posted by jacquilynne at 8:17 AM on August 16, 2002


Ok, so some of us liked the joke and some of us didn't. (Personally, I appreciate the satire, especially since I feel the thrust of luser's humor acknowledged the gravity of the tradgedy rather than trivializing it.) Can we start talking about the flood now?

What I want to know is, sure, there are monsoon's every year. I learned that in ninth grade Global Studies class. But are 25 million people left homeless every year, or is this abnormal?
posted by tweebiscuit at 8:17 AM on August 16, 2002


Sean Connery shocked!
posted by tweebiscuit at 8:21 AM on August 16, 2002


The headline really grabbed me. Why isn't this making the news like the floods in Europe?
posted by VelvetHellvis at 8:24 AM on August 16, 2002


I wasn't at all offended by luser's FPP. It was succinct and made a point, I really don't see the problem. Although I wonder if this is really the most appropriate time for an in-depth discussion of bias in media coverage. Whichever way you look at it, and wherever you look, these floods are horrific. I think a sense of perspective is required.
posted by zygoticmynci at 8:24 AM on August 16, 2002


thank jeebus for that article. i often wonder how Sean Connery feels about devastating events.
posted by tolkhan at 8:29 AM on August 16, 2002


It's just India.

It's the unfortunate selection of just that makes this perhaps more offensive than the original poster intended. Had the word (or all three, individually) linked to stories on floods in Europe, the commentary on media bias would have been more elegantly displayed, (demonstrating a wonderful subtle aspect of hypertext).

This type of monsoon flooding happens quite regularly does it not? Can't they build some sort of [dam] to prevent this?

Gosh, those people in India are so backward! I bet they never came up with this idea! Maybe we Americans can help them. While we're at it we can teach them about electricity, christianity, and diet coke!
posted by troybob at 8:31 AM on August 16, 2002


I found the post entirely appropriate.

It's an open secret that American news sources, at least, have a pretty clear formula that news value can be measured in a ratio that goes something like this 1 American death = 10 european deaths = 500 developing world deaths.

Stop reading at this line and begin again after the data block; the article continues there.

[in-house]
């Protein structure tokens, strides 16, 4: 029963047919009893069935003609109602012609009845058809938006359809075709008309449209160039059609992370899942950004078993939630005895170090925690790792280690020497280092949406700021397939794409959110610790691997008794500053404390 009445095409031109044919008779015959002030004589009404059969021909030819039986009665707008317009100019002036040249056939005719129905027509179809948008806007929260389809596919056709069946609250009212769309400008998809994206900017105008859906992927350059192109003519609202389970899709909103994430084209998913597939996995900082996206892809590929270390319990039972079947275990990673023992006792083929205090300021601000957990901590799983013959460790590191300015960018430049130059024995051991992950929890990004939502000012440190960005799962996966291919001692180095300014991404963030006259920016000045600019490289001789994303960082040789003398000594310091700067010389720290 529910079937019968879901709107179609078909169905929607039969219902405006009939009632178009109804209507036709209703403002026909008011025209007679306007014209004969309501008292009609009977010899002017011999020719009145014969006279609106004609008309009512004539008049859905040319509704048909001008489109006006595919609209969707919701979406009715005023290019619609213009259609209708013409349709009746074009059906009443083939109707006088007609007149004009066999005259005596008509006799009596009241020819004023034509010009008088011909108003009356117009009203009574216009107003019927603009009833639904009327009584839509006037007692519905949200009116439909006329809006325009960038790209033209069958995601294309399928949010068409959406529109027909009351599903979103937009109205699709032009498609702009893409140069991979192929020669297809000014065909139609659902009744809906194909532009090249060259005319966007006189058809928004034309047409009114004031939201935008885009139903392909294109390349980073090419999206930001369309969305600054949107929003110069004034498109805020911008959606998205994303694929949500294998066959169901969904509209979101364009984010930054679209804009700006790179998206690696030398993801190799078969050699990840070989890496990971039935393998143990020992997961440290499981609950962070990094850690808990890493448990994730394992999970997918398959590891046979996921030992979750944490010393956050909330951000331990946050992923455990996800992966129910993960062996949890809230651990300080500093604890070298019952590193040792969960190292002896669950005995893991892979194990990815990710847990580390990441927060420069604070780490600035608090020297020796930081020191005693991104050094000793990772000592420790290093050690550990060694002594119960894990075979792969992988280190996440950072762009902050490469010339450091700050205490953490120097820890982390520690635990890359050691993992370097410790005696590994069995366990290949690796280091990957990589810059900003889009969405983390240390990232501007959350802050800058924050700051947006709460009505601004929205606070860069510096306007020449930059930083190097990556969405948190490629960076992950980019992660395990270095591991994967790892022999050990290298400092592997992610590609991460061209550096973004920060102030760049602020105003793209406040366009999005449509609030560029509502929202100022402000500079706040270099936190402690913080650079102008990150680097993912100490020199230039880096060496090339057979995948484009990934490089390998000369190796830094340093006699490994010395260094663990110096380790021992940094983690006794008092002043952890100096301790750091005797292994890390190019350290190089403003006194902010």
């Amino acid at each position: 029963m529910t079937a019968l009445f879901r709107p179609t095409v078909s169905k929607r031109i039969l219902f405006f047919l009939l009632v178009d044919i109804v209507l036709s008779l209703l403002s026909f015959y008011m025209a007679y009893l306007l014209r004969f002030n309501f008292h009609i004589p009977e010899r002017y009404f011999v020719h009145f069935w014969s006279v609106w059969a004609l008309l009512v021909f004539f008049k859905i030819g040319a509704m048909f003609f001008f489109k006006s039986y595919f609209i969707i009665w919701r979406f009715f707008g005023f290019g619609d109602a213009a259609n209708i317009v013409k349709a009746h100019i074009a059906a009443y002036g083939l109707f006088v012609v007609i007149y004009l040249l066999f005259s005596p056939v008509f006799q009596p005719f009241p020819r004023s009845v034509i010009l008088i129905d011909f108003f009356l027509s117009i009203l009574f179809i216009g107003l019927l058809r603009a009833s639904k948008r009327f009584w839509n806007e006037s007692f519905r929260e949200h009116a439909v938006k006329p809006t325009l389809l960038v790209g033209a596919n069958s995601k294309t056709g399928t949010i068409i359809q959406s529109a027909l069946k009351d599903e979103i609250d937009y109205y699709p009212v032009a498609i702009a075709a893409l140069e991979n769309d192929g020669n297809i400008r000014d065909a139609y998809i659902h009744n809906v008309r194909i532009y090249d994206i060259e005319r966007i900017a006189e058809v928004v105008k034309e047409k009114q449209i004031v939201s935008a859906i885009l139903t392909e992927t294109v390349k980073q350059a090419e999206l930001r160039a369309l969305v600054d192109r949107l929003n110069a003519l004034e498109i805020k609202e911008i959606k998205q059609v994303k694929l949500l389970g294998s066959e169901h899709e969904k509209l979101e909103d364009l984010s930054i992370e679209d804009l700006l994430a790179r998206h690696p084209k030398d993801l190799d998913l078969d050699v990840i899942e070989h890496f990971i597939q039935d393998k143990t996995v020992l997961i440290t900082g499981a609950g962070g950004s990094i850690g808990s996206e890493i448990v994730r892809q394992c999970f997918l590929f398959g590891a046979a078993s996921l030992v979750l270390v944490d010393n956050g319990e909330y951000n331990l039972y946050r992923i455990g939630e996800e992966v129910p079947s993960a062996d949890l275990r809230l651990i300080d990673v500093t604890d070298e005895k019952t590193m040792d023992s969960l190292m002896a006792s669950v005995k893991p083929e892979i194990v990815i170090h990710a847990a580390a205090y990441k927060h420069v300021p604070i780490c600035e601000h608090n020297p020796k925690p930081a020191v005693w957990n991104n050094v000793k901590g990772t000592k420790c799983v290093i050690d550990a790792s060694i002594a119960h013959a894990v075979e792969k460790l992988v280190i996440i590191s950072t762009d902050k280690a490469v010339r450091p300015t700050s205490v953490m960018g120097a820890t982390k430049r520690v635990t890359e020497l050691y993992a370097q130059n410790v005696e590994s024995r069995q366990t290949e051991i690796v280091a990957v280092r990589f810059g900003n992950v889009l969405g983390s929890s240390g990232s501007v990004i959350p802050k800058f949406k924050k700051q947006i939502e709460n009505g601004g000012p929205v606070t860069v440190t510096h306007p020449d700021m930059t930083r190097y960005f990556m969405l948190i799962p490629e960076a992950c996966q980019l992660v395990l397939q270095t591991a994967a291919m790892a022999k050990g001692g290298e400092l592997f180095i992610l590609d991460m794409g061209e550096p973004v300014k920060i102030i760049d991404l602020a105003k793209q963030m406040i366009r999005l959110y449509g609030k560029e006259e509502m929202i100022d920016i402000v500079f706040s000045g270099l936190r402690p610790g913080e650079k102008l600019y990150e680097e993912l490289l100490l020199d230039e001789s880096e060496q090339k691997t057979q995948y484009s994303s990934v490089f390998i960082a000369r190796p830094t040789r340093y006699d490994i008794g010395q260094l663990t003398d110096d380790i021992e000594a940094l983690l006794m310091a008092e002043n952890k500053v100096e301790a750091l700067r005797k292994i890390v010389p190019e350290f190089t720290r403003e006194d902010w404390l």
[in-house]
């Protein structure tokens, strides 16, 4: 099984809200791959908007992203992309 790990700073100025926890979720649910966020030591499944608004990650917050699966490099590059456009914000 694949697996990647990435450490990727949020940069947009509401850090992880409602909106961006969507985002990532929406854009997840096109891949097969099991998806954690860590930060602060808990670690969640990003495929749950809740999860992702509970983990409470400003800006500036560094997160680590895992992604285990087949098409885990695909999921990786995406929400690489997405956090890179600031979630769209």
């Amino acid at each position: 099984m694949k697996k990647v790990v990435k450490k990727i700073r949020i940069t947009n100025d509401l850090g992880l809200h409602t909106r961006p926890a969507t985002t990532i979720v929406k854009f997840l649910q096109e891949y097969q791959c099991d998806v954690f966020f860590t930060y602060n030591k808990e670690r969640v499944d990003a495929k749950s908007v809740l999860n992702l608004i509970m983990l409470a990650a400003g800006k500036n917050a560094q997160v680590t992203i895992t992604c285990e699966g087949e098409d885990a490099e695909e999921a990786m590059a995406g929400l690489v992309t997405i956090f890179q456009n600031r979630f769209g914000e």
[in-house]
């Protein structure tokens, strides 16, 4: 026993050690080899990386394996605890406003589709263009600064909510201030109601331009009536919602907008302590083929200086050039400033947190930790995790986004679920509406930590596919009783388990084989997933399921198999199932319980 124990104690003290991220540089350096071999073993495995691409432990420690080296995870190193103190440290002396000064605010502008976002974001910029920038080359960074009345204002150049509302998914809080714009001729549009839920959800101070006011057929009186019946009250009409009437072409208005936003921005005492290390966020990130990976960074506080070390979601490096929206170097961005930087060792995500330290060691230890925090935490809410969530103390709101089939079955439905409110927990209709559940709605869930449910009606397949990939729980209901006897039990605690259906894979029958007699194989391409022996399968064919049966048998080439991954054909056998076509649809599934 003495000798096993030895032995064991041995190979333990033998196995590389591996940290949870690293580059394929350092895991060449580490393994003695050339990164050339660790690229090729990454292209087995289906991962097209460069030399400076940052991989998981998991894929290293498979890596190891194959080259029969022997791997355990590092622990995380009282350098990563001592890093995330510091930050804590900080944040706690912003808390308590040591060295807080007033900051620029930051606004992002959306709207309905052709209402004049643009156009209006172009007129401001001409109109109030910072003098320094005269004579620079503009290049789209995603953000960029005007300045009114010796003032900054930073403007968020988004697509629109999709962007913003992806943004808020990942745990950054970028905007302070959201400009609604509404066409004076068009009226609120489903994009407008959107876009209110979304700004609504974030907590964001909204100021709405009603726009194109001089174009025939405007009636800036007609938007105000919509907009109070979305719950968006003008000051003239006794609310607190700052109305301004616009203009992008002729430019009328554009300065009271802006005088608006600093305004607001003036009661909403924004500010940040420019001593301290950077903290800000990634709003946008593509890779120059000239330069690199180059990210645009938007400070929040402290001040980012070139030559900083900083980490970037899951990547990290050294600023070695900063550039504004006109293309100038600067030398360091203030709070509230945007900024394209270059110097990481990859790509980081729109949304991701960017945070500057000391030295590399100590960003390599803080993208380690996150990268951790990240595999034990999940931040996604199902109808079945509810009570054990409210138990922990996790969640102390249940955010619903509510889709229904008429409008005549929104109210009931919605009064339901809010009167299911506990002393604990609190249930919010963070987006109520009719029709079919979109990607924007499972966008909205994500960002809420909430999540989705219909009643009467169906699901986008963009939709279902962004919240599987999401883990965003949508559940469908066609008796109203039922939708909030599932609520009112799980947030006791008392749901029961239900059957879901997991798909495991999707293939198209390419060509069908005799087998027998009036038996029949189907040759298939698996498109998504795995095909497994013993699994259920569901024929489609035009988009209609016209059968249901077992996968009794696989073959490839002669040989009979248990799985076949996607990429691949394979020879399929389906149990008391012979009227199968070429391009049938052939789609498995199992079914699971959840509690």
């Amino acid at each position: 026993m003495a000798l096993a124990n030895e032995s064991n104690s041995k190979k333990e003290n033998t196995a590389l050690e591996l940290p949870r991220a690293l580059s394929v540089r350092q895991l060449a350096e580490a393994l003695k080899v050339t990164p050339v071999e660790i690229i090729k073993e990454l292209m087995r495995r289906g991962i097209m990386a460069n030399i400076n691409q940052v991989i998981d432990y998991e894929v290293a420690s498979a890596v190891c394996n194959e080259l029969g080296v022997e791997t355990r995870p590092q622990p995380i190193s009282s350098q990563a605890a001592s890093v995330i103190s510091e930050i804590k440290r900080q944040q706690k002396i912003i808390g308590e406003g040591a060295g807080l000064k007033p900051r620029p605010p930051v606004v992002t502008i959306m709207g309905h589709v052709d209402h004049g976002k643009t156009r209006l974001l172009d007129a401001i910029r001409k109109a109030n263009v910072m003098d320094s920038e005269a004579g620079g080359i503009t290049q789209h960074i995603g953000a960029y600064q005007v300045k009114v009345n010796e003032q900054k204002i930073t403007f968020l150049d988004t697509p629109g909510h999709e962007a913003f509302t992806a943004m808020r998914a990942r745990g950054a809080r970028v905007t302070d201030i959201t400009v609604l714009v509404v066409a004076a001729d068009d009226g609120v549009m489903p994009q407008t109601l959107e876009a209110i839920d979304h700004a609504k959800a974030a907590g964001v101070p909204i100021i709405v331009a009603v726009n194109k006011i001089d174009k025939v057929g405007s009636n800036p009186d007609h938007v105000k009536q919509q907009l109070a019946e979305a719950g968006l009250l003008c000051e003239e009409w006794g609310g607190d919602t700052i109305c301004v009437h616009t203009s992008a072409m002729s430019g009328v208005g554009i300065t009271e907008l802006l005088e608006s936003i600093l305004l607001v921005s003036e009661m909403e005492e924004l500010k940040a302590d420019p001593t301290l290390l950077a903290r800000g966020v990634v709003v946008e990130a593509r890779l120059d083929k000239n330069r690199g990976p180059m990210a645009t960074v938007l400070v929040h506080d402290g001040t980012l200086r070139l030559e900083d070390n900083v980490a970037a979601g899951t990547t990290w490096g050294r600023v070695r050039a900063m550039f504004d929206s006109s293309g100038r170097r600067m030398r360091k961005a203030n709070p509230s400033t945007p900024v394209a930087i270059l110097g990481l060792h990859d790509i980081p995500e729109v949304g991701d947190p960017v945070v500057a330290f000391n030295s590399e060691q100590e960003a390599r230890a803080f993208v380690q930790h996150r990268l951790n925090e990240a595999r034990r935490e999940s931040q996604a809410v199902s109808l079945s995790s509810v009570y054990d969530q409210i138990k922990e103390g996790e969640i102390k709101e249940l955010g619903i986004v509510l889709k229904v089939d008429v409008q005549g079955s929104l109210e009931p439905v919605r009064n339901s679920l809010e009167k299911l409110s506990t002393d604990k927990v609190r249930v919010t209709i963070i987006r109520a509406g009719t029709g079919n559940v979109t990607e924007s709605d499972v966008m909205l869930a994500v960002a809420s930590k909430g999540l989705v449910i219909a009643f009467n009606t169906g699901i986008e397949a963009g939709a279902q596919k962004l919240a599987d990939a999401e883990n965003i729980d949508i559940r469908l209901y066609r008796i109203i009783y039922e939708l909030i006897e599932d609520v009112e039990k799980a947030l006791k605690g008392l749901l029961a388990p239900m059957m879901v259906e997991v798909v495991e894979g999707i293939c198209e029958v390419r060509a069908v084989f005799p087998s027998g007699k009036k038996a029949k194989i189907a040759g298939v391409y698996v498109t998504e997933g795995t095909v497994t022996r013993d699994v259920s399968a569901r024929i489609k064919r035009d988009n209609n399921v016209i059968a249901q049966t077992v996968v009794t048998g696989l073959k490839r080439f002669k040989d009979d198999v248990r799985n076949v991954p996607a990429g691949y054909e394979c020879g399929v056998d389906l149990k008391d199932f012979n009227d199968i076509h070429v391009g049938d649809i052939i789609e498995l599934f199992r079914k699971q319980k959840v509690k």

This is, of course, morally abhorent, and worthy of ironic prodding with sticks.
posted by AlexSteffen at 8:31 AM on August 16, 2002


I'm shocked that one-quarter of the residents of a state with 26 million people are homeless. That might be worse than Hurricane Mitch.

Remember when the Mississippi River flooded about eight years ago? Bangladesh offered aid. I surely hope the United States returns the favor (and that it helps India and Nepal, too).
posted by Holden at 8:31 AM on August 16, 2002


It's really quite sad how, when confronted with with the large statistical death tolls in "Third World" countries, we (Americans/Europeans) tend to just see a number. However, when people with cell phones and designer clothes start to be affected, (albeit on a much smaller scale) we cry bloody murder. Have we always been this jaded/apathetic?
posted by buz46 at 8:32 AM on August 16, 2002


I think while all of the media-bias talk is relevant, I also agree with jacquilynne. The severe flooding Europe is seeing is something extremely uncommon and rare, like all the other extreme weather the world has been experiencing over the past decade. The flooding in India, though horrific and tragic in human terms, is a relatively common event.

What I would like to see on CNN, and in the media in general (in addition to more coverage of developing world issues) is some interesting pieces actually linking extreme weather to Global Climate Change. I mean, come on, we ALL know this is happening because of the greenhouse effect, lets at least debate this issue in the media.
posted by pjgulliver at 8:42 AM on August 16, 2002


Is it a question of jaded/apathetic or subconscious tribal sympathies? Or a simple inability to imagine one million homeless people?
posted by goethean at 8:44 AM on August 16, 2002


i thought this sort of flooding was happening because of el nino. while the greenhouse effect is theorized to increase the frequency of that phenomenon, el nino would still be around. could this kind of flooding have happened without the greenhouse effect? (not that i am against regulation of greenhouse gases, but there seem to be too many variables to point the finger only at them.)
posted by moz at 8:49 AM on August 16, 2002


Are Americans more likely to know someone affected by floods: a) In the midwest b) In Europe c) In India ?
posted by owillis at 8:54 AM on August 16, 2002


From what I understand moz, (and no, I can't link to a specific site right now) Global Climate Change increases the frequency and severity of the El Nino effect (as well as effecting other large climate patterns.) That's why while over the long term experts posit that Global Climate Change will increase global temperatures, right now we see a variety of effects, sometimes including unseasonable drops in temperature (bringing effects like extremely early or late snowfall and frost, which can have devastating effects on agriculture.)